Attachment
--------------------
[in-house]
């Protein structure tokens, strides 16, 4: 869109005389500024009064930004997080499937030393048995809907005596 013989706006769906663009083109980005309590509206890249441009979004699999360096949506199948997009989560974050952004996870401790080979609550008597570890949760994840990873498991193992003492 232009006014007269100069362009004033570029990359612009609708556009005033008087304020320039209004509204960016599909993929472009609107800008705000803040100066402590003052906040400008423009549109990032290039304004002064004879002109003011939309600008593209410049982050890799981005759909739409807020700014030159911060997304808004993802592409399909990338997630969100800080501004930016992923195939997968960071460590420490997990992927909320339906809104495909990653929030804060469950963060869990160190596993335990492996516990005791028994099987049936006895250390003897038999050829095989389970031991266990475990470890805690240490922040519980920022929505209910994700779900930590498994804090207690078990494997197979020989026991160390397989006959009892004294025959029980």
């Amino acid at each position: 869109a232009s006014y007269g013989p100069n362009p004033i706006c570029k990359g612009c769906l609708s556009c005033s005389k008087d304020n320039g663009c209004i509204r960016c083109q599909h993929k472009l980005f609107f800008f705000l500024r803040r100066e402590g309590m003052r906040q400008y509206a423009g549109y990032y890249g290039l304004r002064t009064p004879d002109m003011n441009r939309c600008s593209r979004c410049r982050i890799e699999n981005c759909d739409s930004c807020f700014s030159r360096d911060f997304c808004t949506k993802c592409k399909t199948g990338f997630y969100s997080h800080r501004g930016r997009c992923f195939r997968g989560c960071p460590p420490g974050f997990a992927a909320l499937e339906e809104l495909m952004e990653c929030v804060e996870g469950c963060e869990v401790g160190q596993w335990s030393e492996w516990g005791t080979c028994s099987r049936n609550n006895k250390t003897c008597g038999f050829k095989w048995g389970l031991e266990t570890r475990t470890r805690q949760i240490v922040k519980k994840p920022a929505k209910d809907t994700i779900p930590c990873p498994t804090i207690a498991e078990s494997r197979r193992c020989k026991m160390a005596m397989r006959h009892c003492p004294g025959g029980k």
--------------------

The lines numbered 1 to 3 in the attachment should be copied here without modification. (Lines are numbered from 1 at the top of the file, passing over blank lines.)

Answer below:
[in-house]
């Protein structure tokens, strides 16, 4: 869109005389500024009064930004997080499937030393048995809907005596 013989706006769906663009083109980005309590509206890249441009979004699999360096949506199948997009989560974050952004996870401790080979609550008597570890949760994840990873498991193992003492 232009006014007269100069362009004033570029990359612009609708556009005033008087304020320039209004509204960016599909993929472009609107800008705000803040100066402590003052906040400008423009549109990032290039304004002064004879002109003011939309600008593209410049982050890799981005759909739409807020700014030159911060997304808004993802592409399909990338997630969100800080501004930016992923195939997968960071460590420490997990992927909320339906809104495909990653929030804060469950963060869990160190596993335990492996516990005791028994099987049936006895250390003897038999050829095989389970031991266990475990470890805690240490922040519980920022929505209910994700779900930590498994804090207690078990494997197979020989026991160390397989006959009892004294025959029980």
């Amino acid at each position: 869109a232009s006014y007269g013989p100069n362009p004033i706006c570029k990359g612009c769906l609708s556009c005033s005389k008087d304020n320039g663009c209004i509204r960016c083109q599909h993929k472009l980005f609107f800008f705000l500024r803040r100066e402590g309590m003052r906040q400008y509206a423009g549109y990032y890249g290039l304004r002064t009064p004879d002109m003011n441009r939309c600008s593209r979004c410049r982050i890799e699999n981005c759909d739409s930004c807020f700014s030159r360096d911060f997304c808004t949506k993802c592409k399909t199948g990338f997630y969100s997080h800080r501004g930016r997009c992923f195939r997968g989560c960071p460590p420490g974050f997990a992927a909320l499937e339906e809104l495909m952004e990653c929030v804060e996870g469950c963060e869990v401790g160190q596993w335990s030393e492996w516990g005791t080979c028994s099987r049936n609550n006895k250390t003897c008597g038999f050829k095989w048995g389970l031991e266990t570890r475990t470890r805690q949760i240490v922040k519980k994840p920022a929505k209910d809907t994700i779900p930590c990873p498994t804090i207690a498991e078990s494997r197979r193992c020989k026991m160390a005596m397989r006959h009892c003492p004294g025959g029980k």